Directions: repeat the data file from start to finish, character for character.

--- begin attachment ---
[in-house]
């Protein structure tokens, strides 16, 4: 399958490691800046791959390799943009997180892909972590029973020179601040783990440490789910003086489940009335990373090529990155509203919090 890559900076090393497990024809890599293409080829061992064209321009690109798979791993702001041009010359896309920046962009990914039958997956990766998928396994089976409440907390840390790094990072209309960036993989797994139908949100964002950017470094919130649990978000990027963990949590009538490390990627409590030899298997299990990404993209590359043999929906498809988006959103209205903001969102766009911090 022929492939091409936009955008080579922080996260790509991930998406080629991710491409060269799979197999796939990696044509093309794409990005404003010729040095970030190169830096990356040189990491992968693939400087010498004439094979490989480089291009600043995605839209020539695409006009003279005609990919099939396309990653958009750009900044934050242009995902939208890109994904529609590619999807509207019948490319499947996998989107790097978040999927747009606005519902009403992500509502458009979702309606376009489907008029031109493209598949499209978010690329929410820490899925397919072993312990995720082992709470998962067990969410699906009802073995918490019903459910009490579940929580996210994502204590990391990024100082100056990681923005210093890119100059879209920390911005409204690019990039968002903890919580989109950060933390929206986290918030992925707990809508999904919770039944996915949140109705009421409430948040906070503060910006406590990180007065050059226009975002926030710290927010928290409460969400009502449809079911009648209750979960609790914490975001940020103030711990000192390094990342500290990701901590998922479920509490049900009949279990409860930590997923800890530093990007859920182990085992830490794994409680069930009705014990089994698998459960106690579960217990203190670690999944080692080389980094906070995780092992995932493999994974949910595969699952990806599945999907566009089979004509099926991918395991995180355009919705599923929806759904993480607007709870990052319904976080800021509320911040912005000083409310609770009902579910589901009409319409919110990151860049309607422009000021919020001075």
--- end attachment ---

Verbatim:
[in-house]
């Protein structure tokens, strides 16, 4: 399958490691800046791959390799943009997180892909972590029973020179601040783990440490789910003086489940009335990373090529990155509203919090 890559900076090393497990024809890599293409080829061992064209321009690109798979791993702001041009010359896309920046962009990914039958997956990766998928396994089976409440907390840390790094990072209309960036993989797994139908949100964002950017470094919130649990978000990027963990949590009538490390990627409590030899298997299990990404993209590359043999929906498809988006959103209205903001969102766009911090 022929492939091409936009955008080579922080996260790509991930998406080629991710491409060269799979197999796939990696044509093309794409990005404003010729040095970030190169830096990356040189990491992968693939400087010498004439094979490989480089291009600043995605839209020539695409006009003279005609990919099939396309990653958009750009900044934050242009995902939208890109994904529609590619999807509207019948490319499947996998989107790097978040999927747009606005519902009403992500509502458009979702309606376009489907008029031109493209598949499209978010690329929410820490899925397919072993312990995720082992709470998962067990969410699906009802073995918490019903459910009490579940929580996210994502204590990391990024100082100056990681923005210093890119100059879209920390911005409204690019990039968002903890919580989109950060933390929206986290918030992925707990809508999904919770039944996915949140109705009421409430948040906070503060910006406590990180007065050059226009975002926030710290927010928290409460969400009502449809079911009648209750979960609790914490975001940020103030711990000192390094990342500290990701901590998922479920509490049900009949279990409860930590997923800890530093990007859920182990085992830490794994409680069930009705014990089994698998459960106690579960217990203190670690999944080692080389980094906070995780092992995932493999994974949910595969699952990806599945999907566009089979004509099926991918395991995180355009919705599923929806759904993480607007709870990052319904976080800021509320911040912005000083409310609770009902579910589901009409319409919110990151860049309607422009000021919020001075």